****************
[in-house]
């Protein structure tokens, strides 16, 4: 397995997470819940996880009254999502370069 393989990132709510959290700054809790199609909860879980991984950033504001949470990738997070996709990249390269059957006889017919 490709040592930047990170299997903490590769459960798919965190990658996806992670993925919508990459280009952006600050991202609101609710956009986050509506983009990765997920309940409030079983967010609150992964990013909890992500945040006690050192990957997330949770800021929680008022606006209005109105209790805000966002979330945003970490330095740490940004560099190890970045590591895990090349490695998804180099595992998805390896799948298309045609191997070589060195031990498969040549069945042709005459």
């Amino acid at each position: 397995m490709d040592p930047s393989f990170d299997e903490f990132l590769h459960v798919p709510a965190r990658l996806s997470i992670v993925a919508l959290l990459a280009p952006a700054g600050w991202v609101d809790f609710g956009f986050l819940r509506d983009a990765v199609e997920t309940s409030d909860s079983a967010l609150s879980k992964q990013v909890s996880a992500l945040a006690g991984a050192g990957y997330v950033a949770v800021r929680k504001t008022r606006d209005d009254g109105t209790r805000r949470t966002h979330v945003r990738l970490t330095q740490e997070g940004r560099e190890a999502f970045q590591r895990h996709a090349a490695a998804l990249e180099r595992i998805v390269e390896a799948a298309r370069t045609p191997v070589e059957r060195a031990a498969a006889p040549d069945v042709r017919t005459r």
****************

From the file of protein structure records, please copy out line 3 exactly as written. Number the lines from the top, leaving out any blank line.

């Amino acid at each position: 397995m490709d040592p930047s393989f990170d299997e903490f990132l590769h459960v798919p709510a965190r990658l996806s997470i992670v993925a919508l959290l990459a280009p952006a700054g600050w991202v609101d809790f609710g956009f986050l819940r509506d983009a990765v199609e997920t309940s409030d909860s079983a967010l609150s879980k992964q990013v909890s996880a992500l945040a006690g991984a050192g990957y997330v950033a949770v800021r929680k504001t008022r606006d209005d009254g109105t209790r805000r949470t966002h979330v945003r990738l970490t330095q740490e997070g940004r560099e190890a999502f970045q590591r895990h996709a090349a490695a998804l990249e180099r595992i998805v390269e390896a799948a298309r370069t045609p191997v070589e059957r060195a031990a498969a006889p040549d069945v042709r017919t005459r």